Dr. Doyle: [3:22] It is the representation of a mountain known in the hieroglyphic inscriptions as witz, and it is in profile. The creature’s head is an expanded hieroglyph for stone itself.

Dr. Zucker: [3:36] Those half-circles of dots are a hieroglyphic reference to that stony quality.

Dr. Doyle: [3:40] The “great bunch” markings, as they’re known, are also referencing the surface of the stone.

Dr. Zucker: [3:46] Help me untangle the really complicated imagery on the left side of this mountain creature.

Dr. Doyle: [3:52] The mountain creature’s upper lip reaches up and curls towards the rain god, and from its mouth is emanating this smoky, watery essence that is shown by the wash.

Dr. Zucker: [4:04] Reaching down is a kind of emanation, almost like a tongue, coming out of the mouth.

Dr. Doyle: [4:10] This could be part of the mountain creature’s mouth or it could be representing liquid that’s flowing from its mouth.

Dr. Zucker: [4:17] Probably my favorite part of this cup is the infant that lies on the mountain creature.

Dr. Doyle: [4:22] This is affectionately known as the baby jaguar. It’s an infant deity, which is a theme we see across Mesoamerica, shown with a supernatural face and a jaguar tail and hands and feet. This posture of reclining is often seen when the artist is evoking birth or rebirth. This scene is interpreted as the birth of the baby jaguar.

Dr. Zucker: [4:45] This makes a lot of sense when we look at the figure to the right of the baby. This figure stands in sharp contrast to the rain god at the left.

Dr. Doyle: [4:52] This is a skinny, skeletal, spindly death god that’s shown with a skeletal head and a lot of interesting attributes, including extruded eyeballs that decorate his skull.

Dr. Zucker: [5:05] He’s meant to represent decay, and he’s a perfect opposite to the vitality of the rain god.

Dr. Doyle: [5:10] When we have the opposing forces of rain, and fertility, and life opposite death and decay, and the baby jaguar is born in between, it’s that necessary interaction of rain and decayed material to produce the new growth or new individual.

Dr. Zucker: [5:28] This god of death does not show up alone. He’s got with him two other creatures. There’s a wonderful dog-like figure below and a firefly above.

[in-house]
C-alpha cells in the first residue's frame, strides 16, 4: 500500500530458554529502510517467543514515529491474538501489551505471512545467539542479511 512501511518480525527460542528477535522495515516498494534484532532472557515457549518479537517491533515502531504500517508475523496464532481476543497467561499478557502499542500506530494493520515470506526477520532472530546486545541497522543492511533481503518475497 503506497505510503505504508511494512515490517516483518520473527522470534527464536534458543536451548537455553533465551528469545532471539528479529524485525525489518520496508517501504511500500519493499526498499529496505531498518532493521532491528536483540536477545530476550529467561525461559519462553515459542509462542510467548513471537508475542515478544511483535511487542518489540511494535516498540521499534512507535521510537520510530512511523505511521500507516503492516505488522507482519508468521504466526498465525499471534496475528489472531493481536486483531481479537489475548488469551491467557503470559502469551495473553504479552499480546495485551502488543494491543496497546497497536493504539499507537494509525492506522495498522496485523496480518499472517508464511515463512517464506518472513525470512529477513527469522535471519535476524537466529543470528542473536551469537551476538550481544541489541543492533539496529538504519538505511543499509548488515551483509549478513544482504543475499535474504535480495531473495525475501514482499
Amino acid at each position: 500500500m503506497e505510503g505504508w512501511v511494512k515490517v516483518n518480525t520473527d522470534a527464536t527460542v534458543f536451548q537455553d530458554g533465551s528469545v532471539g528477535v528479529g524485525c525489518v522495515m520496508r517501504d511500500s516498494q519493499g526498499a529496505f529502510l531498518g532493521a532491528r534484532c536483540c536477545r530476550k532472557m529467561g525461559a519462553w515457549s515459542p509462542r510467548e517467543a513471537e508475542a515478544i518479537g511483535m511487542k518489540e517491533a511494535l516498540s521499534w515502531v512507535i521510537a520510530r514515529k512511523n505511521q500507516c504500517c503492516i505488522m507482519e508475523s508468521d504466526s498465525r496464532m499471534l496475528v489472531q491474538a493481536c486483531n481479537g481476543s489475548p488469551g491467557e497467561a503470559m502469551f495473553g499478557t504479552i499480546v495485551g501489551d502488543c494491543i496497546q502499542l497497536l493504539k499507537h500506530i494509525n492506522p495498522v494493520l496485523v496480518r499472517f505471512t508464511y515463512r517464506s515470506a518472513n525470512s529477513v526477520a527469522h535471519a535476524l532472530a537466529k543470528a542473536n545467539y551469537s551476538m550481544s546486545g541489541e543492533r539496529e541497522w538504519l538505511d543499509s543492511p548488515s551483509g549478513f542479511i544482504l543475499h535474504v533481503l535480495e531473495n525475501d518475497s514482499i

Dr. Doyle: [5:37] The firefly probably signifies that this event may take place at night. The firefly holds in his left hand a torch, which for the Maya was an imitation of the bioluminescence of the actual fireflies.

Dr. Zucker: [5:51] We know that light itself was an important indicator of the divine. One can imagine the important role that a firefly would play.

Dr. Doyle: [5:58] They are shown very often in scenes of mythological importance across other painted vessels.

Dr. Zucker: [6:04] Just above the baby jaguar are glyphs. In many cases, glyphs can help orient us in terms of the mythology that’s being presented.

Dr. Doyle: [6:12] Unfortunately, this vessel has a text that’s a little bit opaque. The artist chose to create a date that is not real. We think that the artist was trying to signify that this event was happening in supernatural time, not in human time.

Dr. Zucker: [6:27] Very much the way a children’s book might say, “In a land far, far away.”

Dr. Doyle: [6:31] Exactly. The Maya also sometimes marked vessels by their particular owners, but this one is very nonspecific.

Dr. Zucker: [6:39] The calligraphy itself is spectacular. There is a kind of energy that’s represented for all of these figures that makes this cup a joy to look at.

[6:47] [music]

Key terms and concepts:

  • Classic Maya
  • hieroglyphic text
  • calligraphy
  • codex style
  • ceramic vessels
  • mythology

Cite this page as: Dr. James Doyle and Dr. Steven Zucker, "Vessel with a mythological scene," in Smarthistory, February 7, 2017, accessed July 18, 2024,